My point here is that there are people on this forum who have seen a lot more films than me, know more about action staging than me, more about cinematography than me, more about visual technique than me. If you showed me a particular technique used in lighting or camerawork I might vaguely recognise it, I might even be able to give you the name of it, but I couldn’t discuss it in any detail whatsoever. I might have an opinion on what films have “good cinematography” or “bad cinematography”, but ask me to justify that opinion with technical facts, and I’d be hopeless. I’ve also studied screenplays as part of my degree; but heck, you don’t exactly need to have done that to call yourself knowledgeable about storyline or narrative.

    The one thing I can contribute, that most others can’t or haven’t, is an extensive knowledge of film scoring. I can point out standard “effects” that different films / TV shows use. If a score is “recycled” from one film to another – as with the “Scream 2” score that I mentioned recently – I’ll often recognise it. I notice touches that other people don’t – Jing Wu’s footsteps in “Kill Zone”, for example; notice how they’re muted in some scenes and emphasised in others? – and can tell you exactly why they work, or why they don’t.

    So yeah… that, and some pretty controversial opinions (“Lucas Black plays an Ugly American in Tokyo Drift SHOCKER!”) is pretty much all I can contribute on this site that other people don’t. If I sometimes get into it a bit much, it’s only because it’s the one area of film that I’m most interested in and know the most about. It’s pretty much all I can bring to the table. I leave the action debates to you guys, although I enjoy reading them for the most part!

  19. Was I the only kid who could never “connect” with E.T.? I mean I like The Beard and as snobby as I can be with my movies, I’m willing to fuck any of these elitist nitwits who diss his good shit. But ET just never was one of them.

    ~The random Spielberg “tinks” with ET years later were hilarious though. Like the Greedo Shoots First bullshit, why did he and Lucas had to pussy out on the trivial details?

  20. RRA – you’re not the only one. I think it’s a classic, classic film; but the score drives me bananas. To me it’s a throwback to the days of Bogart’s “The Big Sleep” and the original “Invasion of the Bodysnatchers”, where the love interest was ALWAYS introduced with sentimental orchestral harmonies, and the villain was ALWAYS introduced with slightly off-kilter strings. (Yep, even in “The Big Sleep”, which is a whodunnit. Way to spoil the ending of the film in the first scene guys!)

    I’ve said it before and I’ll say it again: almost nobody knew how to properly score a film until Herrmann came along. There were some interesting, albeit sometimes failed, experiments (Carol Reed’s “The Third Man” for example) but for the most part nobody really “got” it until Herrmann showed everybody how it was supposed to be done. The point isn’t to make a piece of music that stands up on its own, it’s to make something ambient that adds to the film without ever overpowering it or making it seem corny.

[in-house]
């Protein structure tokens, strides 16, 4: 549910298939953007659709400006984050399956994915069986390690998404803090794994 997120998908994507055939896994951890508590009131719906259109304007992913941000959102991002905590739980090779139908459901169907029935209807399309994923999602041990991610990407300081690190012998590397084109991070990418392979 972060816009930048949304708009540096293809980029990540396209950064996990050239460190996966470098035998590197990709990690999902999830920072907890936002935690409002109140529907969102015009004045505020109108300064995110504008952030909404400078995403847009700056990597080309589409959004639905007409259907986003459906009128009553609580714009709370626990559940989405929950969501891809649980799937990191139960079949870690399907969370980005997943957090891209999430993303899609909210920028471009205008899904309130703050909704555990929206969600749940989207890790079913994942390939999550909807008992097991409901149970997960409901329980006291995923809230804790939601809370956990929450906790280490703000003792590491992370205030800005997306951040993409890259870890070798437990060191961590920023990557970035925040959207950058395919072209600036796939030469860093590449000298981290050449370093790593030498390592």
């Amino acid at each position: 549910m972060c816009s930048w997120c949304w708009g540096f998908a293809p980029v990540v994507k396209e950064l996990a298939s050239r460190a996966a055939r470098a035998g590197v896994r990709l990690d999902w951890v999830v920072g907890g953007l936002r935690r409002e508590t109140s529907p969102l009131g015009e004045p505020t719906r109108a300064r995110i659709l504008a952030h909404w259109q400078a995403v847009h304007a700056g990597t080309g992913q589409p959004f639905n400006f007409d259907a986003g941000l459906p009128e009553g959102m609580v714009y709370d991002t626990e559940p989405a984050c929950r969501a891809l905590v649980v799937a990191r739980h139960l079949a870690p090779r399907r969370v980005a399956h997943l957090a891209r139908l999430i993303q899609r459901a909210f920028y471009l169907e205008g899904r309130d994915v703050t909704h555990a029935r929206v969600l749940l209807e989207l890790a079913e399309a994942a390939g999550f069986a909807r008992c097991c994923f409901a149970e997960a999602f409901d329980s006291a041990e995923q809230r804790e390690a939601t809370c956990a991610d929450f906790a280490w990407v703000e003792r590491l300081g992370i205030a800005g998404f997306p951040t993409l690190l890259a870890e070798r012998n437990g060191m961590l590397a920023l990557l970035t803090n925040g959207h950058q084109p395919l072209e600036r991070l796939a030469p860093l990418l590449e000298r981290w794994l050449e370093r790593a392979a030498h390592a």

21. Paul the flutist, why have you “deliberately avoided” LAST OF THE MOHICANS? Are you opposed to greatness? Is that a UK thing, denying oneself great cinema because of a misguided sense of asceticism? Or has its brilliant score become ubiquitous in some other facet of life, leading you to believe you would not enjoy the source movie now?

  22. Paul – Of all the complaints I could have about ET, the score isn’t one of them.

  23. Mouth – greatness? Really? I’d always regarded it as the same type of shameless Oscar-bait that I’d usually avoid like the plague.

  24. RRA – so I don’t like the score, you don’t like everything else? Guess we got the E.T. negatives covered between us then…

  25. Paul – Like I said, I never could “connect” with it. And the music had nothing to do with why that happened. I guess I’m just penis breath.

  26. Pianist Paul, in your lifelong attempt to become the Welsh artist currently known as Prince you have somehow denied yourself a sitdown with the best sound experience movie of all time, you poor fool. Michael Mann’s THE LAST OF THE MOHICANS — Put down the turntable & see it.

    You say that “The point isn’t to make a piece of music that stands up on its own, it’s to make something ambient that adds to the film without ever overpowering it or making it seem corny.” What a joyous homework assignment this movie will be for you.

    Oscar bait? I’ll fight anybody who speaks such gibberish.

    Also, it has some of that occasional slow motion that you like.

  27. Don’t forget scalping.

  28. RRA, I was never into E.T. as a kid. Now I can appreciate it objectively as “this is represented a generation and that’s special” but I’m still not sad about E.T. going home. And look at me now.

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  30. […] trailer park girl who lives parent-free with her young brother Binx (Christian Slater, no relation, MINDHUNTERS). One day they’re riding around on his motor scooter when they get harassed by a carload of […]